Gary Oldman Takes to Jimmy Kimmel Live to Apologize Again for Defense of Mel Gibson After ADL Rejects First Apology (VIDEO)
British actor Gary Oldman on Wednesday apologized again for remarks he made during an interview with Playboy magazine in defense of Mel Gibson’s 2006 anti-Semitic rant after Jewish human rights group the Anti-Defamation League (ADL) said his first apology was lacking.
“I said some things that were poorly considered and once I had seen it in print, I could see it was offensive, insensitive, pernicious and ill-informed,” he said in an appearance on Jimmy Kimmel Live. “Words have meaning, they carry weight, they carry on long after you’ve said them, and I don’t condone or excuse the words I used in any context.”
“I just basically shouldn’t have used them in any context. But I did and I have deeply injured and wounded a great many people,” he added.
The Dawn of the Planet of the Apes star insisted he “should have known better,” called himself an “a**hole” and told the talk show host he had no idea how much offense his ill-considered comments would cause.
In Playboy, Oldman said, “Mel Gibson is in a town that’s run by Jews and he said the wrong thing because he’s actually bitten the hand that I guess has fed him.”
“I don’t know about Mel. He got drunk and said a few things, but we’ve all said those things,” he also said. “We’re all f*****g hypocrites. That’s what I think about it. The policeman who arrested him has never used the word n****r or that f*****g Jew? I’m being brutally honest here. It’s the hypocrisy of it that drives me crazy.”
Gibson was arrested in 2006 for drunk driving and climaxed an angry tirade to the arresting officer with “F*****g Jews… the Jews are responsible for all the wars in the world. Are you a Jew?” Gibson subsequently apologized for the comments.
To Kimmel, Oldman expressed thanks for allowing him on the show to make the public apology.
“I appreciate you having me here… It gives me the opportunity to say to those people that I am, from my heart, I am profoundly, profoundly sorry and deeply apologetic especially to the fans because they have been so incredible to me and very loyal,” Oldman said.
“I am a public figure, I should be an example and inspiration and I’m an a**hole. I am 56. I should know better. So to them I also say that I extend my apology and my love and best wishes to my fan base.”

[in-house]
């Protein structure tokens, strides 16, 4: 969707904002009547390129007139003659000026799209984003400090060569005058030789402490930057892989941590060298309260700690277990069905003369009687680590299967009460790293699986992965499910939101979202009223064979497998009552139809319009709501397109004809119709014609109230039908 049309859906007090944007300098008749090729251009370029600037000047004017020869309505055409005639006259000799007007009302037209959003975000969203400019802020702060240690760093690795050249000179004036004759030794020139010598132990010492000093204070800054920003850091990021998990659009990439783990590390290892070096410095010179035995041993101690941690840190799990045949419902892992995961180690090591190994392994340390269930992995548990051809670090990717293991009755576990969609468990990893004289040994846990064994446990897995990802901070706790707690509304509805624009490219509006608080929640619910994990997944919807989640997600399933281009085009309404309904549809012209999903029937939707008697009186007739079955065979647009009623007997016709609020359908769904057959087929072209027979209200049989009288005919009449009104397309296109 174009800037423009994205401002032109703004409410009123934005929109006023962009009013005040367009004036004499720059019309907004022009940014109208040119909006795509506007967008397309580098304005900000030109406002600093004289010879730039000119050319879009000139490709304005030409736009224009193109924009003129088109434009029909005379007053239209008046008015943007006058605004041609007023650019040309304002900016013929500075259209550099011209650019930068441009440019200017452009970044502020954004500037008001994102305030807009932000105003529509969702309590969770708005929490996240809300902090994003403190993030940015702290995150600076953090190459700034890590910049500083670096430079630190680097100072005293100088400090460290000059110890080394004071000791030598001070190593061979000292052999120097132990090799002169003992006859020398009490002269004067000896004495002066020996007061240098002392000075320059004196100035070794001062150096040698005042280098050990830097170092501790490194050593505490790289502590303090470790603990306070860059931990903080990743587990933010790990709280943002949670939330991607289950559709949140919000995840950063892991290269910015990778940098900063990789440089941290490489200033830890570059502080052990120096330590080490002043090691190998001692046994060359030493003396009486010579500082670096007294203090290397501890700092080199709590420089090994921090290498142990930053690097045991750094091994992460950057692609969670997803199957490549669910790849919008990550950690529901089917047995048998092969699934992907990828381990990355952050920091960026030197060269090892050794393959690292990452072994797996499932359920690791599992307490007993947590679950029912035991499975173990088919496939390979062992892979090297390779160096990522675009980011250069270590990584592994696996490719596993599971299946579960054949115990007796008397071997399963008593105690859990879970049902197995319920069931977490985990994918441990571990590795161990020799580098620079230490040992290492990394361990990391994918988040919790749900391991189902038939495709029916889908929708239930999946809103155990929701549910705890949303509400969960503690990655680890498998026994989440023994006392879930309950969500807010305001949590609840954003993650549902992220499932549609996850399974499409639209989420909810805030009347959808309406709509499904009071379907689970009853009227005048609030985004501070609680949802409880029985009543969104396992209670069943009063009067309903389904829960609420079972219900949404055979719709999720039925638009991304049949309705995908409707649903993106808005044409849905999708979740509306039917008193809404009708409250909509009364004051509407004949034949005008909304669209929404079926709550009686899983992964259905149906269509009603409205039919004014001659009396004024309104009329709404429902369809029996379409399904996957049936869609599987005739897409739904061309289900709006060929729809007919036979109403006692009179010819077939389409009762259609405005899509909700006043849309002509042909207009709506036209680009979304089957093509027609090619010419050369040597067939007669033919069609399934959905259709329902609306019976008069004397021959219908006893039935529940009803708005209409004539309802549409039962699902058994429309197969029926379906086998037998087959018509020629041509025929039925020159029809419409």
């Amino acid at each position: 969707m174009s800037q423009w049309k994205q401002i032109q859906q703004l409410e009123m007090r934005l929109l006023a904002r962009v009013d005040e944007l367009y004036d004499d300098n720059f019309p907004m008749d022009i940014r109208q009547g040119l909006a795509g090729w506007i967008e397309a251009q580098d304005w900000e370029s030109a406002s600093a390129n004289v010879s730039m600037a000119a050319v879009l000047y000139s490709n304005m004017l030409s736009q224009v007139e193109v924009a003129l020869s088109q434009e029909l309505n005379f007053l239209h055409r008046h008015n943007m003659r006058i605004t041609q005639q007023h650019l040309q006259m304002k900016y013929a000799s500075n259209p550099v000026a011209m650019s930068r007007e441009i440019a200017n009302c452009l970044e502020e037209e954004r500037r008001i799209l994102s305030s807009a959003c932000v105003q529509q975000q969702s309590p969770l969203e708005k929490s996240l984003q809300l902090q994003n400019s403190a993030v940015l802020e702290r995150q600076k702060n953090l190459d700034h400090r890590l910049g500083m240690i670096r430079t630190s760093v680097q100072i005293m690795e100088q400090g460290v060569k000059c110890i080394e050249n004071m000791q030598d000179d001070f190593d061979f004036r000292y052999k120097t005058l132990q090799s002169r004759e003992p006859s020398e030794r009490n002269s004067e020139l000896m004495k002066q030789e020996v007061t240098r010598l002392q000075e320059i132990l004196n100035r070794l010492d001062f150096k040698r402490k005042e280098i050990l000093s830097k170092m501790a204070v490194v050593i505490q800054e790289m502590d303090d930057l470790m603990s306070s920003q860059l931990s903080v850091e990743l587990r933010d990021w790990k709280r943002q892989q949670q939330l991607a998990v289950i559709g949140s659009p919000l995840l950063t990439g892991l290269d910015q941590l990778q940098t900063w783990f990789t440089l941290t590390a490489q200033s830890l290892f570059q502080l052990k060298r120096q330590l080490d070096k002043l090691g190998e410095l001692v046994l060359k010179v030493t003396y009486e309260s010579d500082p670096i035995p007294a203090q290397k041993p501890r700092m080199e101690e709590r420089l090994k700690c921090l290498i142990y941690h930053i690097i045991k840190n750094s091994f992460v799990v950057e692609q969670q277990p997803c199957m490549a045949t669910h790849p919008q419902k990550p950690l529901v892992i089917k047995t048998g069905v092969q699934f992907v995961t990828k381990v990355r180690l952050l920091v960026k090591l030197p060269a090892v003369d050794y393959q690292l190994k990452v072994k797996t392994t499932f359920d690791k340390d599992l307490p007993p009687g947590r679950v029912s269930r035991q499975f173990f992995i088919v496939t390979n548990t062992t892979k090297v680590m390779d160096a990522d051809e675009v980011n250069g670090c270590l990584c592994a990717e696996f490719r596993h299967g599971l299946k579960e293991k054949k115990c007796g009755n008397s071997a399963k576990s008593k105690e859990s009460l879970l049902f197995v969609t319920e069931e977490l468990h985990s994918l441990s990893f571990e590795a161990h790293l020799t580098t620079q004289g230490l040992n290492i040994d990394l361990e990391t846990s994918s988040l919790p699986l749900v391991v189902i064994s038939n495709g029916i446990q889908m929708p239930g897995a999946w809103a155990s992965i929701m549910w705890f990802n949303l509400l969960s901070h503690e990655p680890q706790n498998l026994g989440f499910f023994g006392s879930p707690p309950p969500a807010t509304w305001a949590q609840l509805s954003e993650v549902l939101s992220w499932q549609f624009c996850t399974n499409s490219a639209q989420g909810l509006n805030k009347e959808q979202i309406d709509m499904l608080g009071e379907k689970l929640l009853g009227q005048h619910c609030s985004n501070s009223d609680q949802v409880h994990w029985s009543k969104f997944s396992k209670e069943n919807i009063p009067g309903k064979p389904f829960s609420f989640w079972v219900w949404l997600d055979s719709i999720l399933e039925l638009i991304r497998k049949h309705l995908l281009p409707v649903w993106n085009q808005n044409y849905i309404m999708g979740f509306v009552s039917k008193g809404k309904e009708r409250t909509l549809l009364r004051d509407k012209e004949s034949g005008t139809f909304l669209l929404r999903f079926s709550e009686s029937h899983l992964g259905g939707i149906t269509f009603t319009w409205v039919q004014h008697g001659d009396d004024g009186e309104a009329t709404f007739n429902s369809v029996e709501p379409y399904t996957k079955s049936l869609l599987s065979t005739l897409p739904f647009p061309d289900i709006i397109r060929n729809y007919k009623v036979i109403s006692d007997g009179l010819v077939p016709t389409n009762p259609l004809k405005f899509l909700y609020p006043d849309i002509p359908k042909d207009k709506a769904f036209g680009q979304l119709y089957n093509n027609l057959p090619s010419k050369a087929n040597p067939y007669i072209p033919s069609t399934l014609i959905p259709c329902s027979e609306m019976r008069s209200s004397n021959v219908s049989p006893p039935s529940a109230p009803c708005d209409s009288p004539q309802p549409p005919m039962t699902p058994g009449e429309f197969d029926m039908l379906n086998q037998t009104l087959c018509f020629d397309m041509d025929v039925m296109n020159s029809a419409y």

The Harry Potter star also lamented his status as a public figure.
“I just think that we’re public figures and sometimes we’re looked upon, we’re are asked to be, social or cultural or political commentators, and, I can’t speak for other people, but I’m not, clearly,” he said. “I stepped out of my area of expertise and I just landed both feet in a hornets nest. It just came over in a certain way and for that I’m deeply sorry.”
In Oldman’s previous apology on Wednesday he hailed Jews as “the chosen people” and said in a open letter that he was “deeply remorseful” that his comments had caused offense.
“Upon reading my comments in print – I see how insensitive they may be, and how they may indeed contribute to the furtherance of a false stereotype,” he said. “Anything that contributes to this stereotype is unacceptable, including my own words on the matter.”
On Jewish people in show business, Oldman wrote, “If, during the interview, I had been asked to elaborate on this point I would have pointed out that I had just finished reading Neal Gabler’s superb book about the Jews and Hollywood, An Empire of Their Own: How the Jews Invented Hollywood. The fact is that our business, and my own career specifically, owes an enormous debt to that contribution.”
However, ADL National Director Abraham H. Foxman rejected the effort, saying, “At this point, we are not satisfied with what we received. His apology is insufficient and not satisfactory.”
“His reference to the Neal Gabler book he was reading only reinforces the notion that Jewish directors, producers and financiers are there in Hollywood as Jews,” Foxman continued. “They’re not, and the book does not draw that conclusion. They are there acting as individuals. They do not pursue a Jewish agenda or strategy. They are there acting as professionals and Americans with skills working alongside many other non-Jews who are also in show business for the same reasons.”
“Mr. Oldman needs to recognize that his words, not just as they were written, but as he uttered them, are deeply offensive.”
He added that ADL spoke with Oldman’s managing producer, who claimed the star’s comments in his Playboy interview were taken out of context.
Watch Gary Oldman’s interview with Jimmy Kimmel in the video below: